24 June 2010

Fred Downs

My Pop-Pop died a few weeks ago. He had been sick for a while but it was still a bit of a shock to me. He just got old and tired and I think he kind of gave up. And considering the last few months he’s had, I don’t blame him.

I grew up in the north and Pop-Pop lived on Jax Beach in Florida, over a thousand miles away. So I don’t remember much about him but here is what I do remember.

He was an incredible artist. Any iota of artistic ability I have comes from him. My uncle thinks he could have been a great American artist, and I’m inclined to agree with him. Pop-Pop told me “Draw everything. Sit in front of a tree and try to draw the other side of it. That’s how you’ll get good, kid.” He may not have actually called me kid, but that’s how I remember it.

He loved Frank Sinatra, and really the Rat Pack in general.

He smoked like a chimney, and I didn’t really mind when I was younger. And he drank like a fish. But in my mind he was more like a romantic Hemmingway. Without all the womanizing. Just this beat artist who drank and smoked because that’s what artists do.

He watched the racing channel.

He was in the navy. I’ve seen pictures of him in his blue sailor uniform with his great long legs in those sailor pants with the flare. He looks like a tall handsome movie star in those pictures.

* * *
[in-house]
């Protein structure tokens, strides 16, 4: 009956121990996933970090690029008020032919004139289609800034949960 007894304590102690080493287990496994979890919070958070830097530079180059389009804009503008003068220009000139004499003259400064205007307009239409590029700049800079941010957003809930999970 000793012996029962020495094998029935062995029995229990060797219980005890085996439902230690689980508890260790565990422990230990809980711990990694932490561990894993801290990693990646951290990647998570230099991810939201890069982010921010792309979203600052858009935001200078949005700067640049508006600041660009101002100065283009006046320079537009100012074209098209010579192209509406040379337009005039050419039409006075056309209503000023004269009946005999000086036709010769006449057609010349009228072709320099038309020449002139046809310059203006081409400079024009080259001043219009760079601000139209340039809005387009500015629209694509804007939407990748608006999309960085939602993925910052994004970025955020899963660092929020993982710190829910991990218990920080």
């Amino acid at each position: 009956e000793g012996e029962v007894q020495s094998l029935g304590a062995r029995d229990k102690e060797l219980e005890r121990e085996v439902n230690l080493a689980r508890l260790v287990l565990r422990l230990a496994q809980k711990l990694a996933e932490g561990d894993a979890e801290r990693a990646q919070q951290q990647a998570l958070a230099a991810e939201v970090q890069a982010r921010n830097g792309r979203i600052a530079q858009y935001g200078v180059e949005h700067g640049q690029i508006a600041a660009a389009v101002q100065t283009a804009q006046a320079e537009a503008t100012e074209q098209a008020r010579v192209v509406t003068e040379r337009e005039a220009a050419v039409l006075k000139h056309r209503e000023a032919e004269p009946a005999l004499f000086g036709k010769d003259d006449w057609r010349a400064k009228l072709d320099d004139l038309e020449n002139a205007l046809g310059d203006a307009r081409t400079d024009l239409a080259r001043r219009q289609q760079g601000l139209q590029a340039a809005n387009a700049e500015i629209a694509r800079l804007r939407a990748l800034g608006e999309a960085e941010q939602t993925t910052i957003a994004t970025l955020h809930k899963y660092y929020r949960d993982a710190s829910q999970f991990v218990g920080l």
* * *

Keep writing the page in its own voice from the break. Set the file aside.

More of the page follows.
He used to own some kind of fast red car. I don’t remember what it was because it was before me. But he showed me pictures and I could tell by the way he talked that he “loved that damn thing.”

He said “damn” a lot. He’d be sitting on the couch talking to us or telling us a story or (most likely) complaining about something and he’d draw his great long legs up under him and prop his forearms on his knees and wave his cigarette around and say “Damnit I tell ya!” I never remember what he was telling us but I can very clearly hear his voice saying that one phrase.

He made us call him Pop-Pop, that was all his choice. I think “Grandpa” made him feel too old, and he was right. It didn’t suit him and he wasn’t old until the end there. He made us call him Pop-Pop like some old beatnik poet or jazz legend from the thirties.

That’s all I really remember and I’m ok with that. I’m sure there are other things, but I can’t think of them at the moment. And I feel like that’s the really important stuff. He was a good man and I really love him. And I’ll miss him. But in some ways I’m glad he’s gone. Maybe he’s happy now, wherever he is.

From left to right: My "little" brother (what is with the facial hair? You're 16.), Dad (Glorious 1984 hair), Pop-Pop (Totally awesome.), Uncle Chuck (He has a glass eye.), Me (Please don't mock me, I didn't know any better.)

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